Although fibromyalgia may primarily be a physical condition, the mental implications can often be just as profound. Family members may doubt your diagnosis, friends may be frustrated by your limited lifestyle, and you may be faced daily with a mixture of depression, anxiety, anger and fear. Learning to cope with fibromyalgia and its emotional fallout can be overwhelming, but luckily there are recognized treatments—both mental and physical—that can alleviate some of your symptoms, and help you regain a sense of normalcy in your life.
If you suffer from fibromyalgia, then you know its characteristics, which include pain, tenderness and stiffness that manifests throughout the body (often most severely in the joints). The classic “dull ache” can feel like deep muscular pain, and may be associated with tingling or weakness in the limbs. You may also experience extreme sensitivity to pressure and pain, most particularly in several “tender points” located throughout the body. These “tender points” may feel particular painful when touched with firm pressure, and their presence is a primary element in a diagnosis of fibromyalgia. Sleep disruption, fatigue and depression are also hallmarks of the syndrome.
While the exact cause of fibromyalgia is unknown, medical research suggests that it may ultimately be caused by dysfunctions at the chemical levels of the brain which cause an individual to have abnormally sensitive reactions to pain. Fibromyalgia has also been known to run in families, however, some individuals have been diagnosed with fibromyalgia as a function of a post-traumatic stress disorder without any prior family history. This suggests that stress may also be a trigger. This is just one reason why stress-relief—along with medication, diet, exercise and an emphasis on plenty of sleep—is a major component in treatment plans addressing fibromyalgia’s physical symptoms.
Beyond the physical pain, fibromyalgia also has an extensive emotional component, which can include depression, anxiety and fatigue. Like a one-two punch, these emotional difficulties can sap the strength to deal with the syndrome’s physical implications, and can leave you feeling even more depressed, anxious and fearful about your ability to cope. Sufferers often feel frustrated about being unable to accomplish everyday tasks with ease, or angry that their abilities have been limited. Some are discouraged by the social disruptions in their lives, such as alienation from friends and family who may not understand (or may refuse to believe) the extent of the pain; the lack of social support may undermine your will and further exacerbate feelings of hopelessness. You may even worry about losing your job because of diminished job performance and late arrivals, all thanks to your morning pain and restive sleep. Each sleepless night, you, like millions of others, may find yourself feeling overwhelmingly anxious about the future—wondering if you’ll ever get better, fearing that you won’t.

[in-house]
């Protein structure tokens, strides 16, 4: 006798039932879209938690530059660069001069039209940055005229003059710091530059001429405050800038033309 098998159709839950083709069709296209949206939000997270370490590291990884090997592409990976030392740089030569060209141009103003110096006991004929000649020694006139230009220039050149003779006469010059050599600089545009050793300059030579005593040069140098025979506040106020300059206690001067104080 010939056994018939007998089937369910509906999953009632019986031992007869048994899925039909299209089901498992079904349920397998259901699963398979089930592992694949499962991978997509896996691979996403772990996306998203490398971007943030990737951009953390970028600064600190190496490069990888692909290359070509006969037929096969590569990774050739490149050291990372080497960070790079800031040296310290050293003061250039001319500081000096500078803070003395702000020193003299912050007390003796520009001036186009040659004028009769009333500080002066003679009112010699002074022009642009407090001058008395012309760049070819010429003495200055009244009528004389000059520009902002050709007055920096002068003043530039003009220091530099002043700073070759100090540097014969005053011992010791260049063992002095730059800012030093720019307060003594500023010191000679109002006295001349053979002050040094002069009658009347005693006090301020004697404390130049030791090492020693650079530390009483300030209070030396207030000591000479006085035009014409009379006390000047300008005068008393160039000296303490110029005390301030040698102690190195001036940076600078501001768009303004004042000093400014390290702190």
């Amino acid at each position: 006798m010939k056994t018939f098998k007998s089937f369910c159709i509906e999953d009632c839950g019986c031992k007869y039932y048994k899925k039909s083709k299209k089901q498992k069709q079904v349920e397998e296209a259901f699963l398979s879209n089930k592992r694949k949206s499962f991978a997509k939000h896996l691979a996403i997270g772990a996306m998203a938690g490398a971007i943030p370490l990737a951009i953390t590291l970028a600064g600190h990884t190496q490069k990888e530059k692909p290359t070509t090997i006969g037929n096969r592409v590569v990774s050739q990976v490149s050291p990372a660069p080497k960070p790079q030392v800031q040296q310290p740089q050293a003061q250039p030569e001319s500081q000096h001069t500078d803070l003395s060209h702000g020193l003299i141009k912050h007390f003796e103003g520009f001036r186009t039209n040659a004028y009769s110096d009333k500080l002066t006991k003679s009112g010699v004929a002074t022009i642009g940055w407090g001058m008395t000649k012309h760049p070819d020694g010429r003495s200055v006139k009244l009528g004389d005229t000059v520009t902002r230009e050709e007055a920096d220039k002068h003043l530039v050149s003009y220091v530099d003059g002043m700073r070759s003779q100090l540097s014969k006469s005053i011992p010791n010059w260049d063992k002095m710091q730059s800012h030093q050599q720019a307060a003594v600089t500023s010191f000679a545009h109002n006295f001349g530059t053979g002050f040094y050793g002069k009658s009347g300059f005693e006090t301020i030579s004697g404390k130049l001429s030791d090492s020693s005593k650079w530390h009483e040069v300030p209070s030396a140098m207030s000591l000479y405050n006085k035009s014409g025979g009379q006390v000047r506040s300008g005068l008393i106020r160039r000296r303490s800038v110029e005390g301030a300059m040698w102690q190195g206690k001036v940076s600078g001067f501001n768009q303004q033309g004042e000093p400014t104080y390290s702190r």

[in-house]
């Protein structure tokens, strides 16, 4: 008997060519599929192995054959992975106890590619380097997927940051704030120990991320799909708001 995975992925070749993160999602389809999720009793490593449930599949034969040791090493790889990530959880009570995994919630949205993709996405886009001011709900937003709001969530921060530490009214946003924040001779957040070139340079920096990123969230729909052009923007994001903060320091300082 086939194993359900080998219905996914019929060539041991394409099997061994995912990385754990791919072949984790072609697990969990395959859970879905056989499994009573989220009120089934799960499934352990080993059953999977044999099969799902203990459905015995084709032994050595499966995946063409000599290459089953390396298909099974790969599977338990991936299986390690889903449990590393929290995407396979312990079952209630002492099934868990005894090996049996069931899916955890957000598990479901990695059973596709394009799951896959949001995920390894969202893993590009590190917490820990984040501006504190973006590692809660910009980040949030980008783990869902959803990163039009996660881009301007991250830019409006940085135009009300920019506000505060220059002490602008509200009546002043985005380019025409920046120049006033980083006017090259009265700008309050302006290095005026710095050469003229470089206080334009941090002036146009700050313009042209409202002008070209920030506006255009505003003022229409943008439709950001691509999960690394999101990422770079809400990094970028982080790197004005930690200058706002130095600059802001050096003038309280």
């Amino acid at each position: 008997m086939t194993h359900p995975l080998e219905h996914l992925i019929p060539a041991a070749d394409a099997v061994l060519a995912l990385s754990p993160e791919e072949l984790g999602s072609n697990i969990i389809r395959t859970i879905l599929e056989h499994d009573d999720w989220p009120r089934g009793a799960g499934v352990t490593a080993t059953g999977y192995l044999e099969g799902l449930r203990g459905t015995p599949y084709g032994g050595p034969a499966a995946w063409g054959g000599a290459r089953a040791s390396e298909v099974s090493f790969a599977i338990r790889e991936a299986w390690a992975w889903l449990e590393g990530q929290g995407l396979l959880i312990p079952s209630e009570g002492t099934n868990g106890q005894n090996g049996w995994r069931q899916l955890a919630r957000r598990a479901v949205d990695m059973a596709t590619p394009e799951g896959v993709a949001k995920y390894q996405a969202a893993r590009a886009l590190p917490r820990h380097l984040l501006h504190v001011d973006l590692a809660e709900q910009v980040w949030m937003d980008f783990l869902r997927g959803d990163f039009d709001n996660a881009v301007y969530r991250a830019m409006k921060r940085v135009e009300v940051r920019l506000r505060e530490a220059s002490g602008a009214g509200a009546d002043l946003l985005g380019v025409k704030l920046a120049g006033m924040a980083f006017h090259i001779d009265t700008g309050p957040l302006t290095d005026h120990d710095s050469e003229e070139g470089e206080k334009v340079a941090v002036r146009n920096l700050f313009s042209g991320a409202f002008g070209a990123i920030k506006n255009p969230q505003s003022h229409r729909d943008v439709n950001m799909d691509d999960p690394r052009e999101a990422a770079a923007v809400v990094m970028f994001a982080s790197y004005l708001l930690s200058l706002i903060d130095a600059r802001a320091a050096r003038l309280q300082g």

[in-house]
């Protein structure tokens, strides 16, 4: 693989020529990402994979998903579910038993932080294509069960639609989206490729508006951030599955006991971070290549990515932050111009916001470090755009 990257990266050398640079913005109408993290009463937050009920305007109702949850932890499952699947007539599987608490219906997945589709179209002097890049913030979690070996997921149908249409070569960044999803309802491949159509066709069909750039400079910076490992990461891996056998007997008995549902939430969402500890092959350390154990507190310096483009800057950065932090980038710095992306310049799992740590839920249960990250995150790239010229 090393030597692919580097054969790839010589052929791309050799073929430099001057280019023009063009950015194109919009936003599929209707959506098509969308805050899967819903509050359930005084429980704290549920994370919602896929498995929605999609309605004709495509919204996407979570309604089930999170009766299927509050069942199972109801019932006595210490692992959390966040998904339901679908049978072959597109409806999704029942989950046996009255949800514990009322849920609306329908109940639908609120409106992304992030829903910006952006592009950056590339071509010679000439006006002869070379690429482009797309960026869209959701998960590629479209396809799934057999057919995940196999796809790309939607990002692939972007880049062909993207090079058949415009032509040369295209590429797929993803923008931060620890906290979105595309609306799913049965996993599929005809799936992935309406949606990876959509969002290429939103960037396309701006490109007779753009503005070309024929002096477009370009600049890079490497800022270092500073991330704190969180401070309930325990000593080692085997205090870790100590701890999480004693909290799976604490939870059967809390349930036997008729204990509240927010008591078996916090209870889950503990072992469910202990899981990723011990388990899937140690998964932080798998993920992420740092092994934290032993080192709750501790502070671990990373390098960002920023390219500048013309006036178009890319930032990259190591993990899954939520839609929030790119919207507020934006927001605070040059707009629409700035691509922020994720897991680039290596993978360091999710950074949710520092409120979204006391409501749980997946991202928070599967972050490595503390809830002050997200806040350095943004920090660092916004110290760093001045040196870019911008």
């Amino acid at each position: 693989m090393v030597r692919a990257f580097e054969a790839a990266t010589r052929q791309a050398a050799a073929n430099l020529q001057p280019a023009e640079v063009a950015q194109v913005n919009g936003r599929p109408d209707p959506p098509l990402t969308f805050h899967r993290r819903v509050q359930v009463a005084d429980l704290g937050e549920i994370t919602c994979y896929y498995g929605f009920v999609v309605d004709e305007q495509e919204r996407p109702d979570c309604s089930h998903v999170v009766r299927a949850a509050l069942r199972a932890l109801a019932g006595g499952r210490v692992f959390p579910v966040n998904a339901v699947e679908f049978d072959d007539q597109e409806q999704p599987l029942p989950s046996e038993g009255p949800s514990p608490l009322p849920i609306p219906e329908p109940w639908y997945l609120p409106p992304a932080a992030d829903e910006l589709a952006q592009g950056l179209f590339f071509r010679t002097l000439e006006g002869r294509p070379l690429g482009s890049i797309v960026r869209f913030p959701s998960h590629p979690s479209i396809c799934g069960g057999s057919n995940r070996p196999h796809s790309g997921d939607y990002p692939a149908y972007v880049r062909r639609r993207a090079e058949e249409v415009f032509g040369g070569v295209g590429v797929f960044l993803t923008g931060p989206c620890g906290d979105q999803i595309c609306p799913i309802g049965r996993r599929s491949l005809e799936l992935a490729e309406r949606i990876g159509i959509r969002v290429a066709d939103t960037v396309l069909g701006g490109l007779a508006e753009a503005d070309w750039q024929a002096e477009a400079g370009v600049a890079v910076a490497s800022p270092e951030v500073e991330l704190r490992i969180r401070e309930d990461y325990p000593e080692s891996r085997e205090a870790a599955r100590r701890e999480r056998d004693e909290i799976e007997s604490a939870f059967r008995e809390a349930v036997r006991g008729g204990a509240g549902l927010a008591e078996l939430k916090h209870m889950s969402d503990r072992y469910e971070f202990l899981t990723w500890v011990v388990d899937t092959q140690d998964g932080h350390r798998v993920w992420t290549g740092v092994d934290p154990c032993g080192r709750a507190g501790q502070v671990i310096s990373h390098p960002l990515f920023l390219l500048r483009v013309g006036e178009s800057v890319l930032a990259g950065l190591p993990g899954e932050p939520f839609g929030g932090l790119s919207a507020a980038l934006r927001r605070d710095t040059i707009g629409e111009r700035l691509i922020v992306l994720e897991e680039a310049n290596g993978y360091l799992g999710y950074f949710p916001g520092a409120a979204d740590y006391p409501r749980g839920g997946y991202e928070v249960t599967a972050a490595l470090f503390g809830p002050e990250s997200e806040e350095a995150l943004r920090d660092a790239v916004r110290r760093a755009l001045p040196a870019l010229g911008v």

Counseling for Patients with Fibromyalgia
There is hope. There are ways to combat these emotional effects of fibromyalgia! Mental health counseling can help you develop strategies to cope with emotional overload, and to work with you to develop a full, productive life. Cognitive Behavioral Therapy (also known as CBT) is one of the tools that mental health counselors have been able to successfully use to help fibromyalgia sufferers make significant strides towards syndrome management. This type of therapy allows clients with fibromyalgia to process their emotional and physical stress while establishing a goal-oriented system of progress toward stability.
Sessions with a licensed therapist will focus on strategies for successfully integrating the realities of fibromyalgia into your life, while building up the emotional constancy and psychological fortitude to face the future with a clear and conscientious attitude. By becoming aware of the mental processes that are miring you in depression and anxiety, this therapy can help you regain a sense of control, actively diminishing the power that fibromyalgia has over your life and moving you towards a more positive future.
Vocational Counseling for Patients with Fibromyalgia
At that time, mental health counselors can also help you to seize the possibilities of that future through vocational counseling, which can help you to become functionally and fruitfully employed, while still giving you the time and space to actively manage your syndrome. Once you are ready to work, vocational counselors will take into account your talents, specific limitations and active ambitions to help you craft a lifestyle that is both fulfilling and accommodating of your specific situation. Back on the job and secure in your sense of capability, tackling the physical issues associated with fibromyalgia begins to seem more possible.
As you are likely well aware, fibromyalgia can be a physically-challenging and emotionally-overwhelming syndrome, but it doesn’t have to dominate your life. Through mental health counseling, you can realize freedom from the chains of fear, anger, and depression so common among those with fibromyalgia, discovering that despite the pain and depression, you’ve been there all along— ready to fight to reclaim your life!
Disclaimer: The information on this website is intended for general information purposes only. Medical questions about fibromyalgia should be addressed to a physician.